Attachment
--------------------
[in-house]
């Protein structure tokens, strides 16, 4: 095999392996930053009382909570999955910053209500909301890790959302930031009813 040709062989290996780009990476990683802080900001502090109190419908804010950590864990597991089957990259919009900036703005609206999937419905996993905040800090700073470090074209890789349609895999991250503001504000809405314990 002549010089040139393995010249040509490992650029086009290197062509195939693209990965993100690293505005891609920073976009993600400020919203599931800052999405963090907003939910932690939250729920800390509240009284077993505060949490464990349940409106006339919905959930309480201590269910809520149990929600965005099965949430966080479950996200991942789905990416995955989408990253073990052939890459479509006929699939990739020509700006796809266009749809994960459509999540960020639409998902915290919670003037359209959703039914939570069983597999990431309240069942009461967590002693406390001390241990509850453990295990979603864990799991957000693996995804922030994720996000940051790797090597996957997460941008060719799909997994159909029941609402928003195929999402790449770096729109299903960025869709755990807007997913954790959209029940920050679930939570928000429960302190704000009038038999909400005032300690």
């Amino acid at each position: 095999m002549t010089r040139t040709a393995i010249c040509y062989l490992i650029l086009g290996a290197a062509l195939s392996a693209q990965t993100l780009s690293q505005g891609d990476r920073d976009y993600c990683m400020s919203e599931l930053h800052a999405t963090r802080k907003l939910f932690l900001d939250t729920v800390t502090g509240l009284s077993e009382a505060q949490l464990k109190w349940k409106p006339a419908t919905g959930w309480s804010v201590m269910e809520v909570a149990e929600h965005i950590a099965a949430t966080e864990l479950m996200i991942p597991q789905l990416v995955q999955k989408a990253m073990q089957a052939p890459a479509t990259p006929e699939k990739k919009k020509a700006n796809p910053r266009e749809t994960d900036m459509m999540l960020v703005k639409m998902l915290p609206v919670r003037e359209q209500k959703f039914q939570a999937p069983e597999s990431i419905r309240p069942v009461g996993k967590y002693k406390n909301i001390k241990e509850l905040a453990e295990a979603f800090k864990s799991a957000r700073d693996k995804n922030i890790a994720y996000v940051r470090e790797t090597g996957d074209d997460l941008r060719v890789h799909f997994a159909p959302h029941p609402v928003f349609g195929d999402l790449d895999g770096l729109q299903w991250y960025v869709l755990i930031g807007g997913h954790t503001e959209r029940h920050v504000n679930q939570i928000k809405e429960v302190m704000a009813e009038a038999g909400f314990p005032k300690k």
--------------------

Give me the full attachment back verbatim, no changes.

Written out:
[in-house]
């Protein structure tokens, strides 16, 4: 095999392996930053009382909570999955910053209500909301890790959302930031009813 040709062989290996780009990476990683802080900001502090109190419908804010950590864990597991089957990259919009900036703005609206999937419905996993905040800090700073470090074209890789349609895999991250503001504000809405314990 002549010089040139393995010249040509490992650029086009290197062509195939693209990965993100690293505005891609920073976009993600400020919203599931800052999405963090907003939910932690939250729920800390509240009284077993505060949490464990349940409106006339919905959930309480201590269910809520149990929600965005099965949430966080479950996200991942789905990416995955989408990253073990052939890459479509006929699939990739020509700006796809266009749809994960459509999540960020639409998902915290919670003037359209959703039914939570069983597999990431309240069942009461967590002693406390001390241990509850453990295990979603864990799991957000693996995804922030994720996000940051790797090597996957997460941008060719799909997994159909029941609402928003195929999402790449770096729109299903960025869709755990807007997913954790959209029940920050679930939570928000429960302190704000009038038999909400005032300690």
């Amino acid at each position: 095999m002549t010089r040139t040709a393995i010249c040509y062989l490992i650029l086009g290996a290197a062509l195939s392996a693209q990965t993100l780009s690293q505005g891609d990476r920073d976009y993600c990683m400020s919203e599931l930053h800052a999405t963090r802080k907003l939910f932690l900001d939250t729920v800390t502090g509240l009284s077993e009382a505060q949490l464990k109190w349940k409106p006339a419908t919905g959930w309480s804010v201590m269910e809520v909570a149990e929600h965005i950590a099965a949430t966080e864990l479950m996200i991942p597991q789905l990416v995955q999955k989408a990253m073990q089957a052939p890459a479509t990259p006929e699939k990739k919009k020509a700006n796809p910053r266009e749809t994960d900036m459509m999540l960020v703005k639409m998902l915290p609206v919670r003037e359209q209500k959703f039914q939570a999937p069983e597999s990431i419905r309240p069942v009461g996993k967590y002693k406390n909301i001390k241990e509850l905040a453990e295990a979603f800090k864990s799991a957000r700073d693996k995804n922030i890790a994720y996000v940051r470090e790797t090597g996957d074209d997460l941008r060719v890789h799909f997994a159909p959302h029941p609402v928003f349609g195929d999402l790449d895999g770096l729109q299903w991250y960025v869709l755990i930031g807007g997913h954790t503001e959209r029940h920050v504000n679930q939570i928000k809405e429960v302190m704000a009813e009038a038999g909400f314990p005032k300690k």